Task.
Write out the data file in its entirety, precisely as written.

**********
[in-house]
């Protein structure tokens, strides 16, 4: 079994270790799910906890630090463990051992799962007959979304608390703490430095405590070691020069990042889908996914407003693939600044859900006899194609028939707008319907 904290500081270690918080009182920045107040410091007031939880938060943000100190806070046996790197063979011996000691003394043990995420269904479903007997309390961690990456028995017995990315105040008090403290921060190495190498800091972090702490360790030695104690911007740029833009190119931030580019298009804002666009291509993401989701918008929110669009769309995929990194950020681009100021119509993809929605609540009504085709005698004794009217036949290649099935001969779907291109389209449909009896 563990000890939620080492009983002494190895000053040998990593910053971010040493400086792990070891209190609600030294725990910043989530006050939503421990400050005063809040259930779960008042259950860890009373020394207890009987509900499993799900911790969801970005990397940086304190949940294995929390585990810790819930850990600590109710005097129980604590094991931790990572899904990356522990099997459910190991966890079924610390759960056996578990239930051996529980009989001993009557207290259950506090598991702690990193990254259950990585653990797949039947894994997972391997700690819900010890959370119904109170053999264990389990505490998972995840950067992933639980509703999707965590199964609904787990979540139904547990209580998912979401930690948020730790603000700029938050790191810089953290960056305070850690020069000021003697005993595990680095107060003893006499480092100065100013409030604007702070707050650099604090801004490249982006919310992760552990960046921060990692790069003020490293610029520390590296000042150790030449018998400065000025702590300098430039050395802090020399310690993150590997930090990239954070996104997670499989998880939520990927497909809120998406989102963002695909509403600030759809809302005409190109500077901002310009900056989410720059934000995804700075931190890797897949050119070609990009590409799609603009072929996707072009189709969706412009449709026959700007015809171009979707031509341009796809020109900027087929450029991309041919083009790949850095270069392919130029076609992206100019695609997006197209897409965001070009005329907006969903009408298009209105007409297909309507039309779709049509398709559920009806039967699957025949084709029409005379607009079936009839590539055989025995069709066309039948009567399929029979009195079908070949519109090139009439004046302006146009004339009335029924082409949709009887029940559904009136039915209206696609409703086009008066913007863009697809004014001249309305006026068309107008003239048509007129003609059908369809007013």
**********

[in-house]
């Protein structure tokens, strides 16, 4: 079994270790799910906890630090463990051992799962007959979304608390703490430095405590070691020069990042889908996914407003693939600044859900006899194609028939707008319907 904290500081270690918080009182920045107040410091007031939880938060943000100190806070046996790197063979011996000691003394043990995420269904479903007997309390961690990456028995017995990315105040008090403290921060190495190498800091972090702490360790030695104690911007740029833009190119931030580019298009804002666009291509993401989701918008929110669009769309995929990194950020681009100021119509993809929605609540009504085709005698004794009217036949290649099935001969779907291109389209449909009896 563990000890939620080492009983002494190895000053040998990593910053971010040493400086792990070891209190609600030294725990910043989530006050939503421990400050005063809040259930779960008042259950860890009373020394207890009987509900499993799900911790969801970005990397940086304190949940294995929390585990810790819930850990600590109710005097129980604590094991931790990572899904990356522990099997459910190991966890079924610390759960056996578990239930051996529980009989001993009557207290259950506090598991702690990193990254259950990585653990797949039947894994997972391997700690819900010890959370119904109170053999264990389990505490998972995840950067992933639980509703999707965590199964609904787990979540139904547990209580998912979401930690948020730790603000700029938050790191810089953290960056305070850690020069000021003697005993595990680095107060003893006499480092100065100013409030604007702070707050650099604090801004490249982006919310992760552990960046921060990692790069003020490293610029520390590296000042150790030449018998400065000025702590300098430039050395802090020399310690993150590997930090990239954070996104997670499989998880939520990927497909809120998406989102963002695909509403600030759809809302005409190109500077901002310009900056989410720059934000995804700075931190890797897949050119070609990009590409799609603009072929996707072009189709969706412009449709026959700007015809171009979707031509341009796809020109900027087929450029991309041919083009790949850095270069392919130029076609992206100019695609997006197209897409965001070009005329907006969903009408298009209105007409297909309507039309779709049509398709559920009806039967699957025949084709029409005379607009079936009839590539055989025995069709066309039948009567399929029979009195079908070949519109090139009439004046302006146009004339009335029924082409949709009887029940559904009136039915209206696609409703086009008066913007863009697809004014001249309305006026068309107008003239048509007129003609059908369809007013």